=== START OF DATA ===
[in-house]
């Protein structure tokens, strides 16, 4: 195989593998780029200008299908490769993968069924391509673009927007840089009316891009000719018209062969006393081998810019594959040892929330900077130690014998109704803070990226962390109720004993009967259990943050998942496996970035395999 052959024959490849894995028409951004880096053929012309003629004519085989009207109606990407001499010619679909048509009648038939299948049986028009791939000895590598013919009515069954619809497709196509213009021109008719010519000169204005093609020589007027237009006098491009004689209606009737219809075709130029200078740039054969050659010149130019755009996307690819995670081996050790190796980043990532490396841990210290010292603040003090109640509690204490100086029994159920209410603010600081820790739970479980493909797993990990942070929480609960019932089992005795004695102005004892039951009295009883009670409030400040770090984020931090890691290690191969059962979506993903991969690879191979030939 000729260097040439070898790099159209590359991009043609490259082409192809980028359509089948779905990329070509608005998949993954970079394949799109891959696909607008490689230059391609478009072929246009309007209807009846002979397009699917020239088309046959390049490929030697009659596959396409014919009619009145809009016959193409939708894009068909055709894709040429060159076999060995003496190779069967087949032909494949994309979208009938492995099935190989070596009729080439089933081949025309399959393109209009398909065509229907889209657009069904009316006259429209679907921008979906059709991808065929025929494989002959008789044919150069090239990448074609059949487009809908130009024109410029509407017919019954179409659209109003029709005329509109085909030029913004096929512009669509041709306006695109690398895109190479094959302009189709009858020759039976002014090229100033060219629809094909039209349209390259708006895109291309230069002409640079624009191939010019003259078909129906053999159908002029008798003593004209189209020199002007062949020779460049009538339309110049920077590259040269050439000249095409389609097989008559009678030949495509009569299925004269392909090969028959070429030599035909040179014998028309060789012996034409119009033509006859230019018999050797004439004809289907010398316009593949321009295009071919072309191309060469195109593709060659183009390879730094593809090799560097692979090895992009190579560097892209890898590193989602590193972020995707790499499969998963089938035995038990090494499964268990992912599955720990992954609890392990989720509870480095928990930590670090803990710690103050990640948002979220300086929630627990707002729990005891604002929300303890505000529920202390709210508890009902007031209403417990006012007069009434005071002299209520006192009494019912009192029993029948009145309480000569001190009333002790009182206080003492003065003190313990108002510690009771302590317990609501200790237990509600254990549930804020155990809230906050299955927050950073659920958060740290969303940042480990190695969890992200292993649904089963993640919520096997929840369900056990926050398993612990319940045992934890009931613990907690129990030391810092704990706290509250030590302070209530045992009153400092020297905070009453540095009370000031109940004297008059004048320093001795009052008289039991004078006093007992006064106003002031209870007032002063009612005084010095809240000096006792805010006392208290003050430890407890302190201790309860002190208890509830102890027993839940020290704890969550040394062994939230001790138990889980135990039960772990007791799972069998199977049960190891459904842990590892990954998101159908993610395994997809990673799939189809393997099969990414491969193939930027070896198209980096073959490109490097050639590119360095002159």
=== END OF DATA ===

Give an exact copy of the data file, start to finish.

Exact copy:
[in-house]
């Protein structure tokens, strides 16, 4: 195989593998780029200008299908490769993968069924391509673009927007840089009316891009000719018209062969006393081998810019594959040892929330900077130690014998109704803070990226962390109720004993009967259990943050998942496996970035395999 052959024959490849894995028409951004880096053929012309003629004519085989009207109606990407001499010619679909048509009648038939299948049986028009791939000895590598013919009515069954619809497709196509213009021109008719010519000169204005093609020589007027237009006098491009004689209606009737219809075709130029200078740039054969050659010149130019755009996307690819995670081996050790190796980043990532490396841990210290010292603040003090109640509690204490100086029994159920209410603010600081820790739970479980493909797993990990942070929480609960019932089992005795004695102005004892039951009295009883009670409030400040770090984020931090890691290690191969059962979506993903991969690879191979030939 000729260097040439070898790099159209590359991009043609490259082409192809980028359509089948779905990329070509608005998949993954970079394949799109891959696909607008490689230059391609478009072929246009309007209807009846002979397009699917020239088309046959390049490929030697009659596959396409014919009619009145809009016959193409939708894009068909055709894709040429060159076999060995003496190779069967087949032909494949994309979208009938492995099935190989070596009729080439089933081949025309399959393109209009398909065509229907889209657009069904009316006259429209679907921008979906059709991808065929025929494989002959008789044919150069090239990448074609059949487009809908130009024109410029509407017919019954179409659209109003029709005329509109085909030029913004096929512009669509041709306006695109690398895109190479094959302009189709009858020759039976002014090229100033060219629809094909039209349209390259708006895109291309230069002409640079624009191939010019003259078909129906053999159908002029008798003593004209189209020199002007062949020779460049009538339309110049920077590259040269050439000249095409389609097989008559009678030949495509009569299925004269392909090969028959070429030599035909040179014998028309060789012996034409119009033509006859230019018999050797004439004809289907010398316009593949321009295009071919072309191309060469195109593709060659183009390879730094593809090799560097692979090895992009190579560097892209890898590193989602590193972020995707790499499969998963089938035995038990090494499964268990992912599955720990992954609890392990989720509870480095928990930590670090803990710690103050990640948002979220300086929630627990707002729990005891604002929300303890505000529920202390709210508890009902007031209403417990006012007069009434005071002299209520006192009494019912009192029993029948009145309480000569001190009333002790009182206080003492003065003190313990108002510690009771302590317990609501200790237990509600254990549930804020155990809230906050299955927050950073659920958060740290969303940042480990190695969890992200292993649904089963993640919520096997929840369900056990926050398993612990319940045992934890009931613990907690129990030391810092704990706290509250030590302070209530045992009153400092020297905070009453540095009370000031109940004297008059004048320093001795009052008289039991004078006093007992006064106003002031209870007032002063009612005084010095809240000096006792805010006392208290003050430890407890302190201790309860002190208890509830102890027993839940020290704890969550040394062994939230001790138990889980135990039960772990007791799972069998199977049960190891459904842990590892990954998101159908993610395994997809990673799939189809393997099969990414491969193939930027070896198209980096073959490109490097050639590119360095002159």